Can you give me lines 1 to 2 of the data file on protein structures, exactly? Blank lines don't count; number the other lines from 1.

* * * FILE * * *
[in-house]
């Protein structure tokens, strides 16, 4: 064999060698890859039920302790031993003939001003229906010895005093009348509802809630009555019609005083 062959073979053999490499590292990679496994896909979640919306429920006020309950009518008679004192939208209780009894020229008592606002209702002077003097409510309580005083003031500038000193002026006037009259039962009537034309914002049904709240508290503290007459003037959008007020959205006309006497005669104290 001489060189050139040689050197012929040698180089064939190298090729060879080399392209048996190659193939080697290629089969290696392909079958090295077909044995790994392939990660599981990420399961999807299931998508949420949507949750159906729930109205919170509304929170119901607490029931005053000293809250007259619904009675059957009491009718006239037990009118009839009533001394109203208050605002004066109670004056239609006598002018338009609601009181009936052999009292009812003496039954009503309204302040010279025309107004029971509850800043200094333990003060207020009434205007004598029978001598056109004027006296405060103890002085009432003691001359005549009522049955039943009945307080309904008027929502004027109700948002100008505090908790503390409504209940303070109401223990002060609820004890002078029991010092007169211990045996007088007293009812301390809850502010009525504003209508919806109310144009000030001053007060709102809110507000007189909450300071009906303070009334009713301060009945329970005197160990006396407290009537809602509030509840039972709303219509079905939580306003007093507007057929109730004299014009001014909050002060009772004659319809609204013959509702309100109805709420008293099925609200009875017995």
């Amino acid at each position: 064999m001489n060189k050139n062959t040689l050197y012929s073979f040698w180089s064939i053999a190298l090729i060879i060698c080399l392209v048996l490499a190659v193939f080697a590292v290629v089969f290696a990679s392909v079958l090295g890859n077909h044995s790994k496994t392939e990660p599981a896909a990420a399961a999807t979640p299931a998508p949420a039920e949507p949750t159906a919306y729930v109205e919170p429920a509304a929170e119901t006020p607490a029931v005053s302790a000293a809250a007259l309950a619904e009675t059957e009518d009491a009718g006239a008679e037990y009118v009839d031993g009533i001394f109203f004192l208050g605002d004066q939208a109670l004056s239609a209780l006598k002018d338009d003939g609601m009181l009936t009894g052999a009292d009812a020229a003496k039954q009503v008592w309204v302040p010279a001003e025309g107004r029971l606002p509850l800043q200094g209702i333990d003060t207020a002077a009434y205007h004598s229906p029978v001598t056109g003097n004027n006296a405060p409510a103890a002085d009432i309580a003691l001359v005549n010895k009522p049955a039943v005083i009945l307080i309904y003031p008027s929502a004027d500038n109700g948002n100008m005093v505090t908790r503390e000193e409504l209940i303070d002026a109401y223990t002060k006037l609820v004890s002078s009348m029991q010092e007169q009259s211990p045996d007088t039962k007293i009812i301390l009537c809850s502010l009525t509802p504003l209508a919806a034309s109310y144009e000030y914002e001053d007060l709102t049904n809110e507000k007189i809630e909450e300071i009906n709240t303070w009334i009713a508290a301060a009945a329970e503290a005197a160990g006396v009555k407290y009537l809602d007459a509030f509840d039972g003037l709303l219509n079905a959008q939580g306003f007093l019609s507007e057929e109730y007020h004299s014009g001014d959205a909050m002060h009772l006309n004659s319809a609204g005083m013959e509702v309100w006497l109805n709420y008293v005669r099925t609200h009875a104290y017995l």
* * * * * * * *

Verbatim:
[in-house]
């Protein structure tokens, strides 16, 4: 064999060698890859039920302790031993003939001003229906010895005093009348509802809630009555019609005083 062959073979053999490499590292990679496994896909979640919306429920006020309950009518008679004192939208209780009894020229008592606002209702002077003097409510309580005083003031500038000193002026006037009259039962009537034309914002049904709240508290503290007459003037959008007020959205006309006497005669104290 001489060189050139040689050197012929040698180089064939190298090729060879080399392209048996190659193939080697290629089969290696392909079958090295077909044995790994392939990660599981990420399961999807299931998508949420949507949750159906729930109205919170509304929170119901607490029931005053000293809250007259619904009675059957009491009718006239037990009118009839009533001394109203208050605002004066109670004056239609006598002018338009609601009181009936052999009292009812003496039954009503309204302040010279025309107004029971509850800043200094333990003060207020009434205007004598029978001598056109004027006296405060103890002085009432003691001359005549009522049955039943009945307080309904008027929502004027109700948002100008505090908790503390409504209940303070109401223990002060609820004890002078029991010092007169211990045996007088007293009812301390809850502010009525504003209508919806109310144009000030001053007060709102809110507000007189909450300071009906303070009334009713301060009945329970005197160990006396407290009537809602509030509840039972709303219509079905939580306003007093507007057929109730004299014009001014909050002060009772004659319809609204013959509702309100109805709420008293099925609200009875017995």